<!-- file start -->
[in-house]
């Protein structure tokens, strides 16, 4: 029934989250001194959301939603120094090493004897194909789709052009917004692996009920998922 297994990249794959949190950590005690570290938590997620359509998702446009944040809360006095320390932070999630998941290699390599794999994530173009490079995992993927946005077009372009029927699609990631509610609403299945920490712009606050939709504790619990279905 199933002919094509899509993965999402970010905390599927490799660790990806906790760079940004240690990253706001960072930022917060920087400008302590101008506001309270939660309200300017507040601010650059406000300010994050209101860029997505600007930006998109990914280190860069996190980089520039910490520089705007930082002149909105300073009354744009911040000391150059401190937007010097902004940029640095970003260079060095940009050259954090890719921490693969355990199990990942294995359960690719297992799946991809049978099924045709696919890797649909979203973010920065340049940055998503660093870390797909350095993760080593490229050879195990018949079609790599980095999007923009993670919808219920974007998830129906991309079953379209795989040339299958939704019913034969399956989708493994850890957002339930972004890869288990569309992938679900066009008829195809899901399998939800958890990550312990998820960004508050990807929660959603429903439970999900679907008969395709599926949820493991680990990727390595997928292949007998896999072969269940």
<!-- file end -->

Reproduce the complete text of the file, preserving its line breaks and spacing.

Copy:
[in-house]
């Protein structure tokens, strides 16, 4: 029934989250001194959301939603120094090493004897194909789709052009917004692996009920998922 297994990249794959949190950590005690570290938590997620359509998702446009944040809360006095320390932070999630998941290699390599794999994530173009490079995992993927946005077009372009029927699609990631509610609403299945920490712009606050939709504790619990279905 199933002919094509899509993965999402970010905390599927490799660790990806906790760079940004240690990253706001960072930022917060920087400008302590101008506001309270939660309200300017507040601010650059406000300010994050209101860029997505600007930006998109990914280190860069996190980089520039910490520089705007930082002149909105300073009354744009911040000391150059401190937007010097902004940029640095970003260079060095940009050259954090890719921490693969355990199990990942294995359960690719297992799946991809049978099924045709696919890797649909979203973010920065340049940055998503660093870390797909350095993760080593490229050879195990018949079609790599980095999007923009993670919808219920974007998830129906991309079953379209795989040339299958939704019913034969399956989708493994850890957002339930972004890869288990569309992938679900066009008829195809899901399998939800958890990550312990998820960004508050990807929660959603429903439970999900679907008969395709599926949820493991680990990727390595997928292949007998896999072969269940």